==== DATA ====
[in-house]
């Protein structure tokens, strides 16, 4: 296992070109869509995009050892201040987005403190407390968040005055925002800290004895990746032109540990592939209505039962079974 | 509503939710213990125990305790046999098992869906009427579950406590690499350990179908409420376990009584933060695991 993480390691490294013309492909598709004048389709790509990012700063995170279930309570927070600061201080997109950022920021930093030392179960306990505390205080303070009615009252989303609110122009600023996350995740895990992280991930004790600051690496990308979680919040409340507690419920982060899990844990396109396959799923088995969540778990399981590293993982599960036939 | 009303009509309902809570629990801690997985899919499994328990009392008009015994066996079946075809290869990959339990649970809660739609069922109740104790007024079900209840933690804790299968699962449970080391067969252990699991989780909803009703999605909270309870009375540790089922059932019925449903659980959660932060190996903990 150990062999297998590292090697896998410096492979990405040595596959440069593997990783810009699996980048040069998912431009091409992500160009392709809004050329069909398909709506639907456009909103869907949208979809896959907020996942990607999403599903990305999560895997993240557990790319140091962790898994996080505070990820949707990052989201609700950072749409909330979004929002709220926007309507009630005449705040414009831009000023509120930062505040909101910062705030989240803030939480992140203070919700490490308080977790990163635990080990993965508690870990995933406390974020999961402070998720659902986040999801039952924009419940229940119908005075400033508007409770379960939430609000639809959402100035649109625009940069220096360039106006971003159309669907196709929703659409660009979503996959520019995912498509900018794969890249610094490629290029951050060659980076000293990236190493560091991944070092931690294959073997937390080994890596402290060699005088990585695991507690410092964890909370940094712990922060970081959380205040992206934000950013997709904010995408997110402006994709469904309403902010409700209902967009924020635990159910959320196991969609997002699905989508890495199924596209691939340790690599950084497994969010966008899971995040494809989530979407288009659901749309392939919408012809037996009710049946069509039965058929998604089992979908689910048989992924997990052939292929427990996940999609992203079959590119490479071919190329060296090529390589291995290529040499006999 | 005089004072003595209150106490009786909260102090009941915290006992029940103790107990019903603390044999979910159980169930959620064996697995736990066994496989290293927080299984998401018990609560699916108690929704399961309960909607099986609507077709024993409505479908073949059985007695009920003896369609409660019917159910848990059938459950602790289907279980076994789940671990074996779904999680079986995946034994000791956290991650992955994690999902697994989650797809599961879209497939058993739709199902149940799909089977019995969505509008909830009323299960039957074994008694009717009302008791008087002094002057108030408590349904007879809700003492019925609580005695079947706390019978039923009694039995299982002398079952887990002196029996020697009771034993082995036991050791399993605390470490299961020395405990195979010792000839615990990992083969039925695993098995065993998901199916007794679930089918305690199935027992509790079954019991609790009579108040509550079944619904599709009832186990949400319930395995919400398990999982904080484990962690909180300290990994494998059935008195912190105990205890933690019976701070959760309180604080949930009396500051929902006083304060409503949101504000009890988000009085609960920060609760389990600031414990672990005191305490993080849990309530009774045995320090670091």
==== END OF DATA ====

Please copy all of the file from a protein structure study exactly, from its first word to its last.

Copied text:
[in-house]
């Protein structure tokens, strides 16, 4: 296992070109869509995009050892201040987005403190407390968040005055925002800290004895990746032109540990592939209505039962079974 | 509503939710213990125990305790046999098992869906009427579950406590690499350990179908409420376990009584933060695991 993480390691490294013309492909598709004048389709790509990012700063995170279930309570927070600061201080997109950022920021930093030392179960306990505390205080303070009615009252989303609110122009600023996350995740895990992280991930004790600051690496990308979680919040409340507690419920982060899990844990396109396959799923088995969540778990399981590293993982599960036939 | 009303009509309902809570629990801690997985899919499994328990009392008009015994066996079946075809290869990959339990649970809660739609069922109740104790007024079900209840933690804790299968699962449970080391067969252990699991989780909803009703999605909270309870009375540790089922059932019925449903659980959660932060190996903990 150990062999297998590292090697896998410096492979990405040595596959440069593997990783810009699996980048040069998912431009091409992500160009392709809004050329069909398909709506639907456009909103869907949208979809896959907020996942990607999403599903990305999560895997993240557990790319140091962790898994996080505070990820949707990052989201609700950072749409909330979004929002709220926007309507009630005449705040414009831009000023509120930062505040909101910062705030989240803030939480992140203070919700490490308080977790990163635990080990993965508690870990995933406390974020999961402070998720659902986040999801039952924009419940229940119908005075400033508007409770379960939430609000639809959402100035649109625009940069220096360039106006971003159309669907196709929703659409660009979503996959520019995912498509900018794969890249610094490629290029951050060659980076000293990236190493560091991944070092931690294959073997937390080994890596402290060699005088990585695991507690410092964890909370940094712990922060970081959380205040992206934000950013997709904010995408997110402006994709469904309403902010409700209902967009924020635990159910959320196991969609997002699905989508890495199924596209691939340790690599950084497994969010966008899971995040494809989530979407288009659901749309392939919408012809037996009710049946069509039965058929998604089992979908689910048989992924997990052939292929427990996940999609992203079959590119490479071919190329060296090529390589291995290529040499006999 | 005089004072003595209150106490009786909260102090009941915290006992029940103790107990019903603390044999979910159980169930959620064996697995736990066994496989290293927080299984998401018990609560699916108690929704399961309960909607099986609507077709024993409505479908073949059985007695009920003896369609409660019917159910848990059938459950602790289907279980076994789940671990074996779904999680079986995946034994000791956290991650992955994690999902697994989650797809599961879209497939058993739709199902149940799909089977019995969505509008909830009323299960039957074994008694009717009302008791008087002094002057108030408590349904007879809700003492019925609580005695079947706390019978039923009694039995299982002398079952887990002196029996020697009771034993082995036991050791399993605390470490299961020395405990195979010792000839615990990992083969039925695993098995065993998901199916007794679930089918305690199935027992509790079954019991609790009579108040509550079944619904599709009832186990949400319930395995919400398990999982904080484990962690909180300290990994494998059935008195912190105990205890933690019976701070959760309180604080949930009396500051929902006083304060409503949101504000009890988000009085609960920060609760389990600031414990672990005191305490993080849990309530009774045995320090670091």